British Columbia·PHOTOS

Vancouver city workers repair pathetic eagle's nest

City of Vancouver arborists have spruced up an eagle's nest at Locarno Beach, because the eagles living there haven't done the work themselves and eaglets keep falling to their deaths.

A platform was built for the eagles five years ago, but they haven't added much of a nest since then

(Rafferty Baker/CBC)

For five years, a pair of eagles has used a platform built by Vancouver city workers as their nest.

Every year, at least one eaglet has fallen to its death from the nest near Locarno Beach. When it was originally built, it was expected that the eagles would add to the platform, creating a better nest.

"It was never properly quite dressed with branches on the outside that the eagles could hold onto, and the young chicks were blowing off in the breeze and in their exercising had nothing to root themselves on," explained eagle expert David Hancock.

Arborists with the Vancouver Park Board climbed the 30-metre Douglas fir on Tuesday to improve the situation. A team including Alex Rothbauer, Justin Temple, Tatton Zanardo, park board biologist Nick Page and Hancock came up with the plan to stabilize the nest.

(Rafferty Baker/CBC)

Eagles are messy eaters.

A mess of bones, wings, feathers and debris could be found beneath the sturdy Douglas fir.

"What we were seeing is a lot of wings and feathers from — particularly from some gulls, seagulls that they've probably been predating, not just picking off as carrion," said Page.

"We saw lots of fish bones, everything from what looked like some sharks and some cod and things like that, some lingcod and then some stuff that you'd only find in urban environments."

(Rafferty Baker/CBC)

Each year, the nest has seen casualties.

Hancock and the Park Board have been monitoring the nest since it was built by a team of city arborists, which included Jody Taylor who tragically died on the job earlier this year

"Generally, most nests don't lose [a chick], but this nest, every year lost one or two chicks for falling off or blowing off," said Hancock. 

"These are not big house-building parents, partly because it's a platform. There's nothing to hold their sticks on and the wind blows them all off."

The park board snapped these photos of one of the eagles feeding its young on the aluminum-framed platform in May, 2013.

(Vancouver Park Board)
(Rafferty Baker/CBC)

City arborists don't usually spend their days building birds' nests.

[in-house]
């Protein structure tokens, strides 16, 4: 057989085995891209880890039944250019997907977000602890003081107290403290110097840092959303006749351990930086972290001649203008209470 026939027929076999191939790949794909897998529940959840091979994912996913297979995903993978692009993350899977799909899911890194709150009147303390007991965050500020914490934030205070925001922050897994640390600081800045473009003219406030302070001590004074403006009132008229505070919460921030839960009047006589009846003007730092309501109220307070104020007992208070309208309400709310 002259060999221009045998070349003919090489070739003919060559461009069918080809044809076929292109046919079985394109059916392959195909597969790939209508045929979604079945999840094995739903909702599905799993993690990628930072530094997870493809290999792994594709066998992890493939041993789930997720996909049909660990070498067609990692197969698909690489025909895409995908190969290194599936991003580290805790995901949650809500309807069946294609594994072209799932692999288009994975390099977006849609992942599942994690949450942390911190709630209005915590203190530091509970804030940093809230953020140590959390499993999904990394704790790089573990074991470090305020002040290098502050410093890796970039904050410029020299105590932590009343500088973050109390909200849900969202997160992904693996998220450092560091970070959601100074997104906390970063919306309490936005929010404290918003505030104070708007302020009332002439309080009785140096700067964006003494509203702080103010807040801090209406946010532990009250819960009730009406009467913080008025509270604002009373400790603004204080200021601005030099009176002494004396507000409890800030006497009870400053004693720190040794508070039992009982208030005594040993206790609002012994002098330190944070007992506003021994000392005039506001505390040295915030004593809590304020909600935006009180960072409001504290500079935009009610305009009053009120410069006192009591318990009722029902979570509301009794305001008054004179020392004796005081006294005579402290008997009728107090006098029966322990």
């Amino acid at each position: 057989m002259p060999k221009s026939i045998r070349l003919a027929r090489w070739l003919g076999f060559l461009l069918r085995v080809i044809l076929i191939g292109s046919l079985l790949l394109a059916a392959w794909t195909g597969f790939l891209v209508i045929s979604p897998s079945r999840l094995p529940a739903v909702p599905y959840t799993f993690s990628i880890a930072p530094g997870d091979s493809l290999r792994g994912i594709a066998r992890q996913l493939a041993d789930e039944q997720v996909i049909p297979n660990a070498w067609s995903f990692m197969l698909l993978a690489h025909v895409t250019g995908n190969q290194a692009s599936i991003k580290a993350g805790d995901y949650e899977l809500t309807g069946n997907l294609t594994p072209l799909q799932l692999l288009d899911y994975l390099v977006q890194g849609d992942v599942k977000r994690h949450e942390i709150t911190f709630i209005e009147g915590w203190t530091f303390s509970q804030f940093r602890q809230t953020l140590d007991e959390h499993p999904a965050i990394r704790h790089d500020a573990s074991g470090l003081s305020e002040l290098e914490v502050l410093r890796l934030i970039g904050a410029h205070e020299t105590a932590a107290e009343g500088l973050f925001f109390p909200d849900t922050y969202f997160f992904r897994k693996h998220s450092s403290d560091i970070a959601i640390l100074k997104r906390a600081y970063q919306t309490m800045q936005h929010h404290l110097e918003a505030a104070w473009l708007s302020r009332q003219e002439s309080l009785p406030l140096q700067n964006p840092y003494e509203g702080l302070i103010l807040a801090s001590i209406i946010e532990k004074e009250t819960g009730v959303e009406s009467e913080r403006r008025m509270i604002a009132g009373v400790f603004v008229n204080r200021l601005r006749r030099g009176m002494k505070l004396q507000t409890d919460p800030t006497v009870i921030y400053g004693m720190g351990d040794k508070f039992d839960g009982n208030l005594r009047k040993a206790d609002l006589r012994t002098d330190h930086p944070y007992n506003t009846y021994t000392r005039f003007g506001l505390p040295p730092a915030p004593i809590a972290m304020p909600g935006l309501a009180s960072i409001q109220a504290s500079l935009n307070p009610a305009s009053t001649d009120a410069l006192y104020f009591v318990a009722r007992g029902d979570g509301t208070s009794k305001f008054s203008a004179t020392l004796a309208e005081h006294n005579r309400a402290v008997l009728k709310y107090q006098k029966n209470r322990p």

"It's pretty easy. I'm going to fasten larger pieces and then start weaving smaller pieces in and then just take it as it comes," said park board arborist Alex Rothbauer, as though he'd done it before (he hadn't).

Fellow tree-climber Justin Temple has done a few bird-related jobs in his time as an arborist, but he'd never built an eagle's nest before Tuesday.

"I've done a couple wildlife structures, bird boxes, osprey platforms, stuff like that," he said. "Eagle's nest is a little bit more of the typical shape of what you'd envision a nest is. Like, an osprey platform is just flat, a bird box is a box, so this is going to be my first cliché nest."

"Usually, we're pruning for the structure of the tree and health and safety of the public, so this is a little different in that regard," said Temple.

But first, Temple and Rothbauer had to climb the tree using climbing spurs — big spikes strapped to the inside of each ankle to dig into the bark.

(Rafferty Baker/CBC)
(Rafferty Baker/CBC)

The park board's efforts are all part of getting Vancouverites closer to nature.

"As much as we're living in the city and we love our urban coffee places, breweries and everything, people really have a connection to the wildlife in the city," said Page. 

"People are really proud of it. It's sort of part of Vancouver's identity as well, that we're the city really on the edge of wilderness, and I think this interest in eagles really speaks to that."

(Rafferty Baker/CBC)
(Rafferty Baker/CBC)

Workers hoisted prepared cedar boughs up to the nesting platform.

Once Rothbauer and Temple were at the top of their climb, they fixed a rope to hoist the nesting materials, beginning with large branches, to carefully attach the edges of the platform.

Fellow arborist Tatton Zanardo stayed on the ground, set up the loads and did a lot of the heavy lifting.

(Rafferty Baker/CBC)
(Justin Temple)
(Rafferty Baker/CBC)

After the solid outer branches, the smaller pieces were hauled up the tree and carefully put into place.

Once that was complete, the workers were satisfied that they'd left the bald eagles with a comfortable and much safer nest to return to.

(Rafferty Baker/CBC)
(Alex Rothbauer)

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